Since it jumped on first quarter earnings in April, shares in Chipotle Mexican Grill (NYSE:CMG) have made one of those dreaded “round trips,” with Chipotle stock rising to nearly $580 before falling back to $428 per share, its April price.
This means there is not yet much premium being paid for Brian Niccol, who was hired as the new CEO in March, or his strategy for updating the menu to make it more like Taco Bell, the YUM! Brands (NYSE:YUM) subsidiary from which he was hired.
Analysts at RBC are now pounding the table for the stock, boosting their price target to $510 per share based on Niccol’s new menu and digital ordering.
It’s a battlefield, however. Other brokers are turning negative, calling Chipotle stock “too spicy” even though the market cap of $12 billion is now less than three times last year’s $4.3 billion in revenue, against 3.6 times revenue for Starbucks (NASDAQ:SBUX), whose restaurants, like Chipotle’s, are company-owned.
Niccol and Chipotle Stock
A lot has already changed at Chipotle under Niccol. Chipotle has copied Starbucks with a new rewards program based on an app, launched a new ad campaign called “For Real,” and begun testing snack products, such as nachos.
Chipotle is closing 65 stores while Niccol complains like a new football coach about inheriting a “lack of discipline.” New chief marketing officer Chris Brandt, who also came from Taco Bell, is demanding performance from its TV ads, increased sales from its latest campaign on AT&T’s (NYSE:T) Turner Networks.
Niccol is reinventing the company from the inside-out, moving its headquarters from Denver to Newport Beach, California, close to where he lives. It’s a quick way to clear out the executive suite inherited from founder Steve Els; Chipotle’s food safety chief already is headed for the door.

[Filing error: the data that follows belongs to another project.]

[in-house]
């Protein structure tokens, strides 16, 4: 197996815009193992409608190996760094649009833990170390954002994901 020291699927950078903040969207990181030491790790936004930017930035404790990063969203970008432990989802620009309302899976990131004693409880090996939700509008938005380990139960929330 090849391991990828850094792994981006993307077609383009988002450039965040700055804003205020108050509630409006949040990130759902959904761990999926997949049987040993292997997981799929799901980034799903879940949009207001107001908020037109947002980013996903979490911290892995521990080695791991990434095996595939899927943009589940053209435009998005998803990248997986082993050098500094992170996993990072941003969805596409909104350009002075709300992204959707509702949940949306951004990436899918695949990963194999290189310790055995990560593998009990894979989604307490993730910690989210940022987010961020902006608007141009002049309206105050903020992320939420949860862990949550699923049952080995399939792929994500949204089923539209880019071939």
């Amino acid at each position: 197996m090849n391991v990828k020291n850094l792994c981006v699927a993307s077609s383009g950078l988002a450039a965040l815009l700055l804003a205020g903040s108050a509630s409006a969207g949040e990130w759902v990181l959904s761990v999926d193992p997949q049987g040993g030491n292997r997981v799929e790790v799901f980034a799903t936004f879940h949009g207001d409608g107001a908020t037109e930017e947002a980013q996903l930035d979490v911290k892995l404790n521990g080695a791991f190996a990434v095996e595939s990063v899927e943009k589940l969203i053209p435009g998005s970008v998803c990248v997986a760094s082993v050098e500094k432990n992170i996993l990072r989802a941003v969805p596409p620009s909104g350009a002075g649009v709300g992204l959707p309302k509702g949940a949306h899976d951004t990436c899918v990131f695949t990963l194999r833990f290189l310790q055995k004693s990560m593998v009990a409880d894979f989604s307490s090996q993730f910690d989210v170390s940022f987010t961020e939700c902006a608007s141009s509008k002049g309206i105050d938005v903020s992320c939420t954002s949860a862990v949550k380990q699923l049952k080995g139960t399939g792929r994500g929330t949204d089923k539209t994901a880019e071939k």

Sales are rising again, albeit by single-digit rates, as the company trots out new ingredients like bacon and signs on for delivery through DoorDash, with which it’s also pushing its rewards program. Despite a series of health scares that eventually forced out Ells, Chipotle retains its name recognition and much of its reputation.
Niccol is trying to differentiate Chipotle with what he calls “radical transparency” but the new menu looks very Taco Bell-like, with test products like tostadas, quesadillas, and chocolate shakes.
The aim is to move Chipotle beyond its roots at lunch, into the late afternoon and evening snack periods dominated by Taco Bell. Extending the restaurant into different day parts should increase sales without dramatically increasing costs.
For now, there is no alternative for shareholders but to hope Niccol is right, that America wants a “fresh” version of Taco Bell, and that it wants Mexican food ordered digitally or delivered the way it likes its coffee.
Analysts are betting he is right, expecting Chipotle stock to show revenue of $1.23 billion for the September quarter, which will be reported tomorrow, and with earnings of about $2.00 per share.
Even if Niccols fails, there should be alternatives, albeit at lower prices. Chipotle could switch to a franchise system, as McDonald’s (NYSE:MCD) has, lowering its take but hiking its profitability. Or the company, with its high name recognition, could put itself up for sale.
Chipotle is following a different path from the rest of its industry, which is undergoing consolidation and has bought into franchising big-time. A company like Restaurant Brands International (NYSE:QSR) might find it a tasty morsel, a bolt-on to such chains as Popeye’s, Burger King and Tim Horton’s.
Chipotle also was a spin-off from McDonald’s, which might be interested in getting into Mexican food.
For now, buying Chipotle means buying Brian Niccol. If he can beat those earnings estimates, I’d be a buyer. But he’s not the only game in town, and the Chipotle story will continue.
Dana Blankenhorn is a financial and technology journalist. He is the author of a new mystery thriller, The Reluctant Detective Finds Her Family, available now at the Amazon Kindle store. Write him at firstname.lastname@example.org or follow him on Twitter at @danablankenhorn. As of this writing he owned shares in T.